Depending on the traditional ageing process, Rioja wine can be put into one of four categories, identified by different numbered back labels or seals, which the Control Board issues to those wines that meet quality and tipicity requirements:
This category guarantees the origin and vintage of wine. They are usually wines in their first or second year, which keep their primary freshness and fruit. This category may also include other wines that do not fit into the categories of Crianza, Reserva or Gran Reserva, if they have been subjected to an ageing process that is not certified by the Control Board.
Crianzas are wines which are at least in their third year, having spent a minimum of one year in oak barrels. For white wines, the minimum barrel ageing period is 6 months.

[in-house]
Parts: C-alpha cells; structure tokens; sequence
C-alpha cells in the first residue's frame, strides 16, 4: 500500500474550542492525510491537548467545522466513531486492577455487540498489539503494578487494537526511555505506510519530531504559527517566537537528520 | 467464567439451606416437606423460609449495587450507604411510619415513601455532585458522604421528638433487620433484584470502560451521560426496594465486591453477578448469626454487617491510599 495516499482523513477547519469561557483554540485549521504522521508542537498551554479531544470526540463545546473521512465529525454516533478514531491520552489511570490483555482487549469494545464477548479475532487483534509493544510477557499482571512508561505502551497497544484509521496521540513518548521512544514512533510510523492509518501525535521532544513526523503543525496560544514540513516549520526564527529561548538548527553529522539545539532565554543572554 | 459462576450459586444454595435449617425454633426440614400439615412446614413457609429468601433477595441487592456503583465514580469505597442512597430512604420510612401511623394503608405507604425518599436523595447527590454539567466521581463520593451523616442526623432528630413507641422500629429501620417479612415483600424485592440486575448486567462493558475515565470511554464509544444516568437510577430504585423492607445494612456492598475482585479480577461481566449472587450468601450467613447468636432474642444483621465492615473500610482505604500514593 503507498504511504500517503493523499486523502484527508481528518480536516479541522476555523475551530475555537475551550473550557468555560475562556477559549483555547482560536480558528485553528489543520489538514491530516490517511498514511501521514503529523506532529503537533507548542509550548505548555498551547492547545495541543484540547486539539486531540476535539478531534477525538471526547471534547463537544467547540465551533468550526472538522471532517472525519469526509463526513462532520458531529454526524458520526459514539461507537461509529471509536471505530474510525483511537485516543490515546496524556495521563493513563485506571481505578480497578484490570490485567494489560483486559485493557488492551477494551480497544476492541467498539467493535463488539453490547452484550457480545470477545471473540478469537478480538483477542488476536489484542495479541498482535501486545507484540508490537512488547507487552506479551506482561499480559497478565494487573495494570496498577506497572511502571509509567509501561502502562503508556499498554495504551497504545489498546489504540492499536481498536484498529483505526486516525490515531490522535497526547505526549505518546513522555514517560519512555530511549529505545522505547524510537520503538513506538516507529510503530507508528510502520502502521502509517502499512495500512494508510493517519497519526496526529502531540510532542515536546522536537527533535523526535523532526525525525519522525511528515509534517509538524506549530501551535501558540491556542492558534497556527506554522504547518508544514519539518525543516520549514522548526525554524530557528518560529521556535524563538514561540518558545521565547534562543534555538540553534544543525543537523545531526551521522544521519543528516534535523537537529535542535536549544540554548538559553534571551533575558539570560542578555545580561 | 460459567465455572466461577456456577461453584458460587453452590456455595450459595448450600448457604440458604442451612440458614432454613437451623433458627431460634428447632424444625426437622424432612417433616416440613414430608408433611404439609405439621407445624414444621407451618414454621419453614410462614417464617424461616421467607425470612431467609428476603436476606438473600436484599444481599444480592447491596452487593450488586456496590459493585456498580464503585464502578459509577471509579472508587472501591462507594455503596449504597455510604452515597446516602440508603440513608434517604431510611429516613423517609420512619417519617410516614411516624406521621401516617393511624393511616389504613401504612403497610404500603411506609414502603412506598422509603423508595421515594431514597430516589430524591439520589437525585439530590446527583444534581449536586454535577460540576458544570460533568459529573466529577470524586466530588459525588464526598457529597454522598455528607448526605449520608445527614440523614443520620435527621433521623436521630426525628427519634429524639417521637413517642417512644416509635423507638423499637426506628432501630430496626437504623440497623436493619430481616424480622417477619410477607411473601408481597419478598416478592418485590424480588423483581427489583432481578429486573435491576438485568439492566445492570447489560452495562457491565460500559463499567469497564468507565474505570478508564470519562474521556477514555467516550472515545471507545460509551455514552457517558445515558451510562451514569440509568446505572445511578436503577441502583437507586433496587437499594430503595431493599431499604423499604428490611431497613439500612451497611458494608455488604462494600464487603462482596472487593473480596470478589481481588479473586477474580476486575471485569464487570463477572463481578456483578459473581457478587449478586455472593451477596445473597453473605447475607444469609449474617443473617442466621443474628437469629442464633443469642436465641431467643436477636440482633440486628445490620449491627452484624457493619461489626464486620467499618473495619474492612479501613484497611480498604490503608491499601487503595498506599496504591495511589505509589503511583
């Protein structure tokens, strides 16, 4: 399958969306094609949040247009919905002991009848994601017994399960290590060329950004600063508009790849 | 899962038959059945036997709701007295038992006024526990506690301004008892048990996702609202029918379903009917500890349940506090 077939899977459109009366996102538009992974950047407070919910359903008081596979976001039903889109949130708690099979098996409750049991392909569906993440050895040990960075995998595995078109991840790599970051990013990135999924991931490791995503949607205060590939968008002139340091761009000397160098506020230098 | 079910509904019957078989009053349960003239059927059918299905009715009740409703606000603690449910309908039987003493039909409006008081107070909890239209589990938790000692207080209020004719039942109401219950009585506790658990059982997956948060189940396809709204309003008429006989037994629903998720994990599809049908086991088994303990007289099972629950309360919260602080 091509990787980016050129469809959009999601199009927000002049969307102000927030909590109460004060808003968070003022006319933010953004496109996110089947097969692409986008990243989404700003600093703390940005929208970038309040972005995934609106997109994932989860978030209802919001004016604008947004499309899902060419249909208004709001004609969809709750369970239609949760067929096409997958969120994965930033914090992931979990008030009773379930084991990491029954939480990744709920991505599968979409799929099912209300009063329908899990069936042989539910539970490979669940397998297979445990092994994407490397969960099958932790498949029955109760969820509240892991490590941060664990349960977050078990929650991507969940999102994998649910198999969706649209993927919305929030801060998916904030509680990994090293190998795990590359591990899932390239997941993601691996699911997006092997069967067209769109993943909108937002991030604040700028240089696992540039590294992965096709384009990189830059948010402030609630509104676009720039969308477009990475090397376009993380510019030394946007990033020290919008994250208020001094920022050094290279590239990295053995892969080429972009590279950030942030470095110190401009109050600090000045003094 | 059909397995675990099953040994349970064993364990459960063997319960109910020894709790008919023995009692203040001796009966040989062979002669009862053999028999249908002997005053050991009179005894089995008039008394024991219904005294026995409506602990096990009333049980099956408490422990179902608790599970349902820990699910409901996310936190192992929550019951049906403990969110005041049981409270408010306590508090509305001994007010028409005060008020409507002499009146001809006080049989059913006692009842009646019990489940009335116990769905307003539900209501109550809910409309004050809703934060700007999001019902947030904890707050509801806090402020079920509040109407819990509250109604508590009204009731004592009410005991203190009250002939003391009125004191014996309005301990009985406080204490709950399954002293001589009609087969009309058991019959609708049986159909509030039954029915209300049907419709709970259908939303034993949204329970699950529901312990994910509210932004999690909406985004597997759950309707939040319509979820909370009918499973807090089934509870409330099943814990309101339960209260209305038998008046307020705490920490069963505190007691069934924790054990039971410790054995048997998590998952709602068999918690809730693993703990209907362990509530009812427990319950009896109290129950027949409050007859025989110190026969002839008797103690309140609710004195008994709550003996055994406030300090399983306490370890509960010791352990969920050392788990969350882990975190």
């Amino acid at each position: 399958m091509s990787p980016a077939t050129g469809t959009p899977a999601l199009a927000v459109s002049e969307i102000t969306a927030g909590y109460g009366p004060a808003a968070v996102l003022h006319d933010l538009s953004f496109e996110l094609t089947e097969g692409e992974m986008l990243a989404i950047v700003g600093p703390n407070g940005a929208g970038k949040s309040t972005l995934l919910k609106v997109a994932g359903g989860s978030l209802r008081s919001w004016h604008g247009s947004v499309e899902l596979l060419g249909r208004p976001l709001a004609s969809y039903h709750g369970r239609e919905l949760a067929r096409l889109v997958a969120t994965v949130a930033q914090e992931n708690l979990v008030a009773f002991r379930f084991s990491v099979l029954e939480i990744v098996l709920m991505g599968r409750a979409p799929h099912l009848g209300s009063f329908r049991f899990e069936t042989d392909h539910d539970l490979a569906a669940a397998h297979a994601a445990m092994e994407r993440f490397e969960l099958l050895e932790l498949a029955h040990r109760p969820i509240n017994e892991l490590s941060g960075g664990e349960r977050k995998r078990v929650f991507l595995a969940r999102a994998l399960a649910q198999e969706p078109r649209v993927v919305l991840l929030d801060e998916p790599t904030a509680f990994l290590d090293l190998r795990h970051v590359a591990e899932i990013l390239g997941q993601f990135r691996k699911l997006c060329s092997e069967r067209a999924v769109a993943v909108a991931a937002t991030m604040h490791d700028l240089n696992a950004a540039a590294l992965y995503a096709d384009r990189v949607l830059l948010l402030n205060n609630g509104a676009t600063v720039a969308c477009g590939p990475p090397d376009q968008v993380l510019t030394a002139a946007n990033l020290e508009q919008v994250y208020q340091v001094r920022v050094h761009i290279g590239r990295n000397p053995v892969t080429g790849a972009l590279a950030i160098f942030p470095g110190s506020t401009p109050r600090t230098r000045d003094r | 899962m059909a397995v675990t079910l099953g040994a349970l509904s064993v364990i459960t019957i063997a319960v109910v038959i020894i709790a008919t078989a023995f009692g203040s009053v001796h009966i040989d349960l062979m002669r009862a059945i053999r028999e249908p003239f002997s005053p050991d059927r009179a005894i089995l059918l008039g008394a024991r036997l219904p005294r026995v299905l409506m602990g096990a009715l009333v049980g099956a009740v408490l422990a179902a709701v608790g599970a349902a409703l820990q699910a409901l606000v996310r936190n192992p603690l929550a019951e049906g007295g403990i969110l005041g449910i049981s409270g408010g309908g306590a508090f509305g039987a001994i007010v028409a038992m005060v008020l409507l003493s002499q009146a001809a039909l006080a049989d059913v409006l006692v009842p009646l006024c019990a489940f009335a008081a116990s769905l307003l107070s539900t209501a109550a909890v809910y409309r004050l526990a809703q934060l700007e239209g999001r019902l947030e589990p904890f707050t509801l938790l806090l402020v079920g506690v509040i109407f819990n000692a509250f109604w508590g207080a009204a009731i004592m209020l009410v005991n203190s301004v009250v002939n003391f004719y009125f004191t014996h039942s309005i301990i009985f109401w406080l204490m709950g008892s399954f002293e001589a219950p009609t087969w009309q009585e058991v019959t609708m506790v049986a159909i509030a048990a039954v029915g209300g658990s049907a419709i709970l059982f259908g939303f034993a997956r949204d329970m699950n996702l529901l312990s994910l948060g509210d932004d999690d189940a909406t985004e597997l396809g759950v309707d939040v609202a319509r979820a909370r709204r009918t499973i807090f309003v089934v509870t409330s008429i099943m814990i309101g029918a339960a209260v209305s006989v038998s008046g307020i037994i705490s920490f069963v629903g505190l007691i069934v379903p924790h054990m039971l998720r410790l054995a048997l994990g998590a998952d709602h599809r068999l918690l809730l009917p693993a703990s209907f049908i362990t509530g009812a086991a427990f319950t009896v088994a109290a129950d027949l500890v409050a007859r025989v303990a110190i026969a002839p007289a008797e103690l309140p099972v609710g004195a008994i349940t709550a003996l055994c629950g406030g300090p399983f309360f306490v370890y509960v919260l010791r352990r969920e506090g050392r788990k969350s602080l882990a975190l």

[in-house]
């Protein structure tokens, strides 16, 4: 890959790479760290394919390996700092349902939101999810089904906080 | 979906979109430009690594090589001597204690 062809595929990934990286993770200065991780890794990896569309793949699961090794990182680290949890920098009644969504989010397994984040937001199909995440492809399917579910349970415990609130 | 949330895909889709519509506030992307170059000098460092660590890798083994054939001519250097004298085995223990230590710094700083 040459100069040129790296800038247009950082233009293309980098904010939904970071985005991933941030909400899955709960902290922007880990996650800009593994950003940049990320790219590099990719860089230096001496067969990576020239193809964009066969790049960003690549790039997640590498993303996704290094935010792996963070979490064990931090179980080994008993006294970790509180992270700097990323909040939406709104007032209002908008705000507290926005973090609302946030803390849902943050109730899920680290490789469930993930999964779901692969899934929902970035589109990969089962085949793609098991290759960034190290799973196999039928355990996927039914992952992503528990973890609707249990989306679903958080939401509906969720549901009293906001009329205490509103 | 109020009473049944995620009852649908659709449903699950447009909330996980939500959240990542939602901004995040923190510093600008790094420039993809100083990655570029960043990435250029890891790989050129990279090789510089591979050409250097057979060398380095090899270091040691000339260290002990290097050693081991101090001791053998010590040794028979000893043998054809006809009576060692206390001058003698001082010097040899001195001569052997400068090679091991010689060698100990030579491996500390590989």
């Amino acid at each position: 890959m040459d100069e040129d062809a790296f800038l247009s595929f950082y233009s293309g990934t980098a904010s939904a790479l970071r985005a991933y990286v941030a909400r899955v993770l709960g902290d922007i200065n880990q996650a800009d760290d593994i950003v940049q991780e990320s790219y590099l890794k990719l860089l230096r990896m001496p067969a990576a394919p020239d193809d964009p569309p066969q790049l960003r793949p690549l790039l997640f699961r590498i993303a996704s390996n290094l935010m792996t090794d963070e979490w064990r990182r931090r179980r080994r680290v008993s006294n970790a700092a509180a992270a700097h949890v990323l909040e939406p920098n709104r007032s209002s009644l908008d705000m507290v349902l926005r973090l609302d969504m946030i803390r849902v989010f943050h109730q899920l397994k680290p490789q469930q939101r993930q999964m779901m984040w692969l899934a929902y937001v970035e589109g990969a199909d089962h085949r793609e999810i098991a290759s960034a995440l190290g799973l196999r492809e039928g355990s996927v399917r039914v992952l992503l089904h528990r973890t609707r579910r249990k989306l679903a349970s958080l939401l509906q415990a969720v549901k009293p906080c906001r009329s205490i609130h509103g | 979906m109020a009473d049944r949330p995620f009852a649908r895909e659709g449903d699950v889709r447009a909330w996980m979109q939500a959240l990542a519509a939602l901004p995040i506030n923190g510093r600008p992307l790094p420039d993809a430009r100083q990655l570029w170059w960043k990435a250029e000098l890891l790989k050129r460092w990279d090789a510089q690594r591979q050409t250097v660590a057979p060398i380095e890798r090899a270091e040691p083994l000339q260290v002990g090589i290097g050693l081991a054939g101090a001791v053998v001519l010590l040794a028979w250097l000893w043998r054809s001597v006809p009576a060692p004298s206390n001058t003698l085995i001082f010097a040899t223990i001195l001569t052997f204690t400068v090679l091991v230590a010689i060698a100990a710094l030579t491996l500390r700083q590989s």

These are meticulously selected wines with a minimum ageing between oak barrels and the bottle of three years, of which at least one has to be in barrels, followed and complemented by a minimum 6 months’ ageing in the bottle. For white wines, the minimum ageing period is 2 years, with at least 6 months in barrels.
These are wines of great vintages that have been painstakingly aged for a total of sixty months with at least two years in oak barrels and two years in the bottle. For white wines, the minimum ageing period is 4 years, with at least 6 months in barrels.